1. CLI: Run -> "cmd.exe" -> type "diskpart" -> type "list disk", find your disk # -> type "select disk x", where x is your disk's # from the last step -> type "offline disk". Now you can exit the command prompt or just type "exit" at diskpart, then close the prompt.


  • All that's important should be to offline the volume as this will remove NTFS' hold on the drive, but offlining the disk is simpler and more thorough.

  • The disk #s are always identical between diskpart.exe and diskmgmt.msc because they're pulling the info from the same place, just in case you're curious/worried/cautious.

  • 1
    Rook, this looks great. Can't wait to try. And yes, this always happens with fixed drives for me - usually external drives hosting VMs. One question remains: After setting the external drive offline what then? Just unplug? Safely remove?
    – Dennis G
    Nov 11, 2013 at 8:57
  • This worked for me.
    – hattenn
    Apr 15, 2014 at 22:38
  • This looks useful, thanks. The answer by @elieux is simplest if it's just Task Manager causing the issue.
    – Reg Edit
    Apr 26, 2015 at 9:57
  • Just revisiting some old questions, and I checked out the link to the Uwe Sieber removedrive.exe you noted, and I have a feeling it would work via the same mechanism (offlining and dismounting are pretty close in terms of their practical implications, the former being for a physical drive (emulated or not, like an iSCSI volume) and the latter being for a mounted partition/volume (i.e. C:, X: etc)... not sure about how similarly they work under the sheets) if you used the "-e" option. Per the removedrive.exe instructions: ""[-e] try to dismount and eject if the removal fails""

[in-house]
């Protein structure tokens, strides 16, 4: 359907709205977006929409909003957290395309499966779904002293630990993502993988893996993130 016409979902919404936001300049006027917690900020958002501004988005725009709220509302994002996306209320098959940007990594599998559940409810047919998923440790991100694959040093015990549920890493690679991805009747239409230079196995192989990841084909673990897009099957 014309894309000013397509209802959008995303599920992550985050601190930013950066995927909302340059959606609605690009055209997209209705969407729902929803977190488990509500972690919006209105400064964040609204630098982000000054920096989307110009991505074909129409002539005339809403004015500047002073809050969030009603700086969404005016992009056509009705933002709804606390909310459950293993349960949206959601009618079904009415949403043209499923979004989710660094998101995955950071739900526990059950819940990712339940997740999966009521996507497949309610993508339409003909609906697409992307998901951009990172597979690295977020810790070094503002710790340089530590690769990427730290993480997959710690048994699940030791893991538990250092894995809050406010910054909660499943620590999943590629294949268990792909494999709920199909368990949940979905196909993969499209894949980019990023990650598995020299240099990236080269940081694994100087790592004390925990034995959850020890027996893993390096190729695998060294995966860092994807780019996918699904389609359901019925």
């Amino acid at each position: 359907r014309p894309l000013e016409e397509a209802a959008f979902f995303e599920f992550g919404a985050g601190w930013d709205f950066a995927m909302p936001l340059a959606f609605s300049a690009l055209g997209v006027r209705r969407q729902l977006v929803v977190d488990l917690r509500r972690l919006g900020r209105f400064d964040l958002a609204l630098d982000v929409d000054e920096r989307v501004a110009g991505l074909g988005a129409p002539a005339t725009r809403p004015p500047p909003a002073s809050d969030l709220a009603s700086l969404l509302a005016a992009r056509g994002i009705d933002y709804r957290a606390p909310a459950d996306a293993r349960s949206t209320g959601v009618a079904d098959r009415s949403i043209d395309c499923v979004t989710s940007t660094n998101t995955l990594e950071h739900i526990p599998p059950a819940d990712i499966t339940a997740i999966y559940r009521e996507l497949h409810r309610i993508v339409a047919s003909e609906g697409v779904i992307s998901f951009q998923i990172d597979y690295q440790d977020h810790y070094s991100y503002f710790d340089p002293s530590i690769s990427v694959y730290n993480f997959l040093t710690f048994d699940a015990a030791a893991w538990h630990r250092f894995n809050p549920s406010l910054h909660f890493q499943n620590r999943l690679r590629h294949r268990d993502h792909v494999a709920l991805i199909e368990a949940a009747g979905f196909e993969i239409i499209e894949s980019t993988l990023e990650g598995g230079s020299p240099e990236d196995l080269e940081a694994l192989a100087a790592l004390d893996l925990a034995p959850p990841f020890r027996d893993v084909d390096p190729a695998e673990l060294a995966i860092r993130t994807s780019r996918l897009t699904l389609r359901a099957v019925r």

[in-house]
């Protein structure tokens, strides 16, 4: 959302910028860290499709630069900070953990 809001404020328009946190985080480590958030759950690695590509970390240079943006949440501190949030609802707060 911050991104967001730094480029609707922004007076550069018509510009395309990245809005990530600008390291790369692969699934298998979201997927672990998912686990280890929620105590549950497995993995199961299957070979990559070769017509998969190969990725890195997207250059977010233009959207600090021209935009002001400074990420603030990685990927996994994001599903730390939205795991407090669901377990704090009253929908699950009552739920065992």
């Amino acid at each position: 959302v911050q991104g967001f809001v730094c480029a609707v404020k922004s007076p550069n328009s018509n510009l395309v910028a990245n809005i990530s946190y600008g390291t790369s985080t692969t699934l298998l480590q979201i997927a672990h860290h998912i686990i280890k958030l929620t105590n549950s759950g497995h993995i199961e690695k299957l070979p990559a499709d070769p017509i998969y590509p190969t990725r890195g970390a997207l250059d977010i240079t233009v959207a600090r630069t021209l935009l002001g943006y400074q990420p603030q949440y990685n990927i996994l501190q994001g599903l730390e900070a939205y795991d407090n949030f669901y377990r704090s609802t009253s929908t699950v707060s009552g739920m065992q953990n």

– Rook
    Sep 20, 2015 at 22:37
  • Lastly, it looks like Uwe Sieber himself explains the underpinnings of the mechanisms at play at the code/API and error levels: codeproject.com/Articles/13839/…
    – Rook
    Sep 20, 2015 at 22:43

Today, it occured to me to look in the event log. I found this right after the removal attempt:

log: System, source: Kernel-PnP, event ID: 225, level: warning

The application \Device\HarddiskVolume2\Windows\System32\Taskmgr.exe with process id 6436 stopped the removal or ejection for the device [...]

So I closed Task Manager and Safe Remove worked.

  • Excellent! This solved the issue for me. Now why couldn't Microsoft have put that information in the dialog that says "a program" is still using the drive!
    – Reg Edit
    Apr 26, 2015 at 9:43
  • Great, this solved the issue for me, too. Windows 10. Found that I had Taskmgr in Autostart. So, why does Taskmgr lock USB drives?
    – weberjn
    Jul 3, 2016 at 9:09
  • although offlining (see @rook's answer) and fsutil stuff has worked in the past for me, today it didn't. ProcessExplorer thought it was only "system" doing the locking. In any case, EventViewer showed the same culprit as you (TaskManager), so I closed that out and I was golden.